Ben W. Strowbridge, professor of neurosciences and physiology/biophysics and Robert A. Hyde, a fourth-year MD/PhD student in the neurosciences graduate program at Case Western Reserve University School of Medicine, have discovered how to store diverse forms of artificial short-term memories in isolated brain tissue.
“This is the first time anyone has found a way to store information over seconds about both temporal sequences and stimulus patterns directly in brain tissue,” said Strowbridge. “This paves the way for future research to identify the specific brain circuits that allow us to form short-term memories.”
Their study, titled “Mnemonic Representations of Transient Stimuli and Temporal Sequences in Rodent Hippocampus In Vitro,” is slated for publication in the October issue of Nature Neuroscience and is currently available online.
Memories are often grouped into two categories: declarative memory, the short- and long-term storage of facts like names, places and events; and implicit memory, the type of memory used to learn a skill like playing the piano.
In their study, the researchers sought to better understand the mechanisms underlying short-term declarative memories such as remembering a phone number or email address someone has just shared.
Using isolated pieces of rodent brain tissue, the researchers demonstrated that they could form a memory of which one of four input pathways was activated. The neural circuits contained within small isolated sections of the brain region called the hippocampus maintained the memory of stimulated input for more than 10 seconds. The information about which pathway was stimulated was evident by the changes in the ongoing activity of brain cells.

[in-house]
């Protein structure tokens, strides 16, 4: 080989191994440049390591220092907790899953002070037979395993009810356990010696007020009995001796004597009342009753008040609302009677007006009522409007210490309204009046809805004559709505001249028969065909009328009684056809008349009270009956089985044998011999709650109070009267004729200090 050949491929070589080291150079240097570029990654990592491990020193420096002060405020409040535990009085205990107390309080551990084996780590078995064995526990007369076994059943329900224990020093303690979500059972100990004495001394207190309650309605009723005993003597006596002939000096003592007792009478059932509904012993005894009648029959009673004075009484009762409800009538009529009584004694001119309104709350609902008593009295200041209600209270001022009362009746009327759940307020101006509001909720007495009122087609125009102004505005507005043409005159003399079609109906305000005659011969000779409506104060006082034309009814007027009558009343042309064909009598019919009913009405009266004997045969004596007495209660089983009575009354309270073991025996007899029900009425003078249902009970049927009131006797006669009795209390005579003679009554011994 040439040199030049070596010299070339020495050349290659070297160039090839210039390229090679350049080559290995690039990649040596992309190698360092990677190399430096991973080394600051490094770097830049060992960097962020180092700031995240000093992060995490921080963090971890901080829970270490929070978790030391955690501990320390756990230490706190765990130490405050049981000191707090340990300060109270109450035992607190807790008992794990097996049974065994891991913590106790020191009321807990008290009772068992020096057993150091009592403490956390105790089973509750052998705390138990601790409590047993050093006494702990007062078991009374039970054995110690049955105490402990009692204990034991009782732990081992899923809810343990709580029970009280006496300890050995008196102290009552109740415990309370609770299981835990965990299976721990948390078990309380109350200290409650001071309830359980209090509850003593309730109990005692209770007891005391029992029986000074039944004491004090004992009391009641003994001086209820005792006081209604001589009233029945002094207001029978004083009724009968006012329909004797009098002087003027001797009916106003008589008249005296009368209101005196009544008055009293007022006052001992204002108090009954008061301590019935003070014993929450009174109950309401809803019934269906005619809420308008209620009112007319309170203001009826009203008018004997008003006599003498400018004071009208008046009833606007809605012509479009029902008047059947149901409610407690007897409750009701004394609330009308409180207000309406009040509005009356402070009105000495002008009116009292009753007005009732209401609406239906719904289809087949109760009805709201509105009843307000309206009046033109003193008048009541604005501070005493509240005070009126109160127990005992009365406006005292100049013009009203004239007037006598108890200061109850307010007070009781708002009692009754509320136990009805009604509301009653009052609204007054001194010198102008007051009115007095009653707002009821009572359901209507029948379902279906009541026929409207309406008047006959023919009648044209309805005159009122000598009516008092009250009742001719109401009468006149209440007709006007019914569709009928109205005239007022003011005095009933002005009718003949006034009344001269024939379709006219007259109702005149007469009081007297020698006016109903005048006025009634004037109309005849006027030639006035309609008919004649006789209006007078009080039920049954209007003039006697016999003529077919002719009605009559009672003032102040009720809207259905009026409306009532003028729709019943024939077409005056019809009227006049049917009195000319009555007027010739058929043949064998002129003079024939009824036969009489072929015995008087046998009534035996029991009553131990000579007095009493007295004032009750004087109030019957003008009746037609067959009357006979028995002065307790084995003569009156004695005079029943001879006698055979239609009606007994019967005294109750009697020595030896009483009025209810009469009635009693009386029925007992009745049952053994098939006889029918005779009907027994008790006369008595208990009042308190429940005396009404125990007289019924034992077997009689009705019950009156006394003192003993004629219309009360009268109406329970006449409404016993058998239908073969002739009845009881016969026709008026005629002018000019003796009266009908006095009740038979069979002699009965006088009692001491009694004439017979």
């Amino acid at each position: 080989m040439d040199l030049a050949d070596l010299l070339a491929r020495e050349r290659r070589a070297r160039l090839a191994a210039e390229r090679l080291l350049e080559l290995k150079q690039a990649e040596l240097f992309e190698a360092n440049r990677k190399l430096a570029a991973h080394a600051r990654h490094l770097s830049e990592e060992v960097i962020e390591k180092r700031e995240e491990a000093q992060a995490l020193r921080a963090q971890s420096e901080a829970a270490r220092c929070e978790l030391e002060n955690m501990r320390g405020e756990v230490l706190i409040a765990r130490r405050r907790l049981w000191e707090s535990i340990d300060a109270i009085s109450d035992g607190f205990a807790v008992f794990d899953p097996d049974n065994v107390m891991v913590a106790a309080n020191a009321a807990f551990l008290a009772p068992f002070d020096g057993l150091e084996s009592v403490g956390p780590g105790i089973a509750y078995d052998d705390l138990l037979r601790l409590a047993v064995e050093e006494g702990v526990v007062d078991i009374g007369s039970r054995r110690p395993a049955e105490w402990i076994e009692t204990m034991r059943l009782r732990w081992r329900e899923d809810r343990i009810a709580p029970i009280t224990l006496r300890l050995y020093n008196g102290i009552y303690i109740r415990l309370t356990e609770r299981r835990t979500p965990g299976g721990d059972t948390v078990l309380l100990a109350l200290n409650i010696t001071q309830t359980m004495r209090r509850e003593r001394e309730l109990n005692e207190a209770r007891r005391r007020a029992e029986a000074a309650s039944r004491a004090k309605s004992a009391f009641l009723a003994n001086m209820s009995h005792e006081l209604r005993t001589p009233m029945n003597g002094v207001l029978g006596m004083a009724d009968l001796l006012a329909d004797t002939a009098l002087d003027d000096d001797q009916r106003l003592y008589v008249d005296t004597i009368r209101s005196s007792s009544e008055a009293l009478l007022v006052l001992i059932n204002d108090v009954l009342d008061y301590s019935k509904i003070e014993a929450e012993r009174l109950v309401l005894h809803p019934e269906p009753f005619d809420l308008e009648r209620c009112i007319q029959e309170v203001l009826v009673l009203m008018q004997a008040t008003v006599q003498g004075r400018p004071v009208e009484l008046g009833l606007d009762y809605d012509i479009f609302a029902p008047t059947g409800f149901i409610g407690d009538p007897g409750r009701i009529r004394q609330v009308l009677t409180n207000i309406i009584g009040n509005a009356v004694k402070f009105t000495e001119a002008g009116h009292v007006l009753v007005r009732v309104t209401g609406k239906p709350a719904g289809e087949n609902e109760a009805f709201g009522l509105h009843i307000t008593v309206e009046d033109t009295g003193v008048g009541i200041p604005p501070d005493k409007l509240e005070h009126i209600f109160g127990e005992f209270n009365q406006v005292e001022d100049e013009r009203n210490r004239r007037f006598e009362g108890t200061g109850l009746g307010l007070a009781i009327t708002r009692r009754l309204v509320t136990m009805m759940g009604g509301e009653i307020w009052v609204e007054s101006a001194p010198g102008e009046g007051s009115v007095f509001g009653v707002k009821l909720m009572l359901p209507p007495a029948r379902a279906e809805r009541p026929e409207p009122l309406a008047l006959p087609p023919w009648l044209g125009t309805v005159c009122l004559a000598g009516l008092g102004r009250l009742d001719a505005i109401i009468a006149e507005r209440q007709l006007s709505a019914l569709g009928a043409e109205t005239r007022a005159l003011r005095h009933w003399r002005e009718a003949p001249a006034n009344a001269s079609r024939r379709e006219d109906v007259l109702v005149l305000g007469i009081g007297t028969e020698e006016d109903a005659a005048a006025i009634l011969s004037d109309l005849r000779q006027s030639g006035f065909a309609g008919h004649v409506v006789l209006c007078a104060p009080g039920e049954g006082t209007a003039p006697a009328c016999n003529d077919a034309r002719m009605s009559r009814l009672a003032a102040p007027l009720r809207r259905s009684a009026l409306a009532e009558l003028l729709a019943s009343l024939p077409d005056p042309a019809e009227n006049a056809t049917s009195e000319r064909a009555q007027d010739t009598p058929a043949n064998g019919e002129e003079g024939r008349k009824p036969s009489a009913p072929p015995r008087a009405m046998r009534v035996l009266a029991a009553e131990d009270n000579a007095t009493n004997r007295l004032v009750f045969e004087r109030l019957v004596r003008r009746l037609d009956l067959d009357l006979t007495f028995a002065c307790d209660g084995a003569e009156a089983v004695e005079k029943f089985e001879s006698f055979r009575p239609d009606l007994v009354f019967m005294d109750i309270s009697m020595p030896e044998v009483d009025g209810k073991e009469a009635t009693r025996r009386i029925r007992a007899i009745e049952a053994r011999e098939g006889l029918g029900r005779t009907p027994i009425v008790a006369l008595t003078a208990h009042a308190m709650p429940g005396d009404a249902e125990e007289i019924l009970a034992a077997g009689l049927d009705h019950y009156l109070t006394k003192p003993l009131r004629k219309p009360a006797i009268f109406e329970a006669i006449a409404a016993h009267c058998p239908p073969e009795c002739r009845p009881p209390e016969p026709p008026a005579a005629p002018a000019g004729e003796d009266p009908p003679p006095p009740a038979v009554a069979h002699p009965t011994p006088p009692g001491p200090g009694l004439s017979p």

“The type of activity we triggered in isolated brain sections was similar to what other researchers have demonstrated in monkeys taught to perform short-term memory tasks,” Hyde said. “Both types of memory-related activity changes typically lasted for 5 to 10 seconds.”
The researchers also demonstrated that they could generate memories for specific contexts, such as whether a particular pathway was activated alone or as part of a sequence of stimuli to different inputs. Changes in ongoing activity of hippocampal neurons accurately distinguished between two temporal sequences, akin to humans recognizing the difference between two different song melodies. The artificial memories Strowbridge’s group created in the hippocampus continued to recognize each sequence even when the interval between stimuli was changed.
The new research expands upon a previous study, also published in Nature Neuroscience in 2010, in which Strowbridge’s group found that isolated pieces of the hippocampus could store which one of two inputs was stimulated. That study also found that a relatively rare type of brain cell, originally described in the 1800s by the famous Spanish anatomist Santiago Ramón y Cajal (but ignored in modern times) played a critical role in the memory effect.
By demonstrating that the same neural circuits also can store information about context, the new study will likely increase the focus on these potential “memory cells” in the hippocampus, called semilunar granule cells, Strowbridge said.
Understanding normal memory function also lays the groundwork for understanding how neurodegenerative diseases, such as Alzheimer’s or Parkinson’s disease, affect memory and for developing new, more effective treatments for memory impairments associated with aging.
This study was funded by the National Institutes of Health.